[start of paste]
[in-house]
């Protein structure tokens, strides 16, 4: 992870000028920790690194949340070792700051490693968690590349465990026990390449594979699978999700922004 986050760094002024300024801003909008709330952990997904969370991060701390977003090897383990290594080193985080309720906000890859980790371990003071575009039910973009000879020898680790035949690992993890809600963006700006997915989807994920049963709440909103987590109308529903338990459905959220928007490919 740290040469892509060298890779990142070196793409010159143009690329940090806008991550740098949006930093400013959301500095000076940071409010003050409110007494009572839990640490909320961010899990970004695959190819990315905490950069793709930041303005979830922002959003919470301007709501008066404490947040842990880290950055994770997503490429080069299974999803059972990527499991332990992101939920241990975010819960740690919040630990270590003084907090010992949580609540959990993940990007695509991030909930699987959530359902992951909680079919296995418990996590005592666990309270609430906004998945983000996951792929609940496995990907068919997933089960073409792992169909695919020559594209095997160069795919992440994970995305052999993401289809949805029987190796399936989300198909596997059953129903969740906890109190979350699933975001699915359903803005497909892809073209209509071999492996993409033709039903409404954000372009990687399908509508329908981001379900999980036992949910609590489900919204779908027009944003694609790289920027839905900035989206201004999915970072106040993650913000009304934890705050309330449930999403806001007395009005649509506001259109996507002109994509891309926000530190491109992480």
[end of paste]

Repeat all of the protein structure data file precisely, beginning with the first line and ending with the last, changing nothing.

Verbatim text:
[in-house]
């Protein structure tokens, strides 16, 4: 992870000028920790690194949340070792700051490693968690590349465990026990390449594979699978999700922004 986050760094002024300024801003909008709330952990997904969370991060701390977003090897383990290594080193985080309720906000890859980790371990003071575009039910973009000879020898680790035949690992993890809600963006700006997915989807994920049963709440909103987590109308529903338990459905959220928007490919 740290040469892509060298890779990142070196793409010159143009690329940090806008991550740098949006930093400013959301500095000076940071409010003050409110007494009572839990640490909320961010899990970004695959190819990315905490950069793709930041303005979830922002959003919470301007709501008066404490947040842990880290950055994770997503490429080069299974999803059972990527499991332990992101939920241990975010819960740690919040630990270590003084907090010992949580609540959990993940990007695509991030909930699987959530359902992951909680079919296995418990996590005592666990309270609430906004998945983000996951792929609940496995990907068919997933089960073409792992169909695919020559594209095997160069795919992440994970995305052999993401289809949805029987190796399936989300198909596997059953129903969740906890109190979350699933975001699915359903803005497909892809073209209509071999492996993409033709039903409404954000372009990687399908509508329908981001379900999980036992949910609590489900919204779908027009944003694609790289920027839905900035989206201004999915970072106040993650913000009304934890705050309330449930999403806001007395009005649509506001259109996507002109994509891309926000530190491109992480």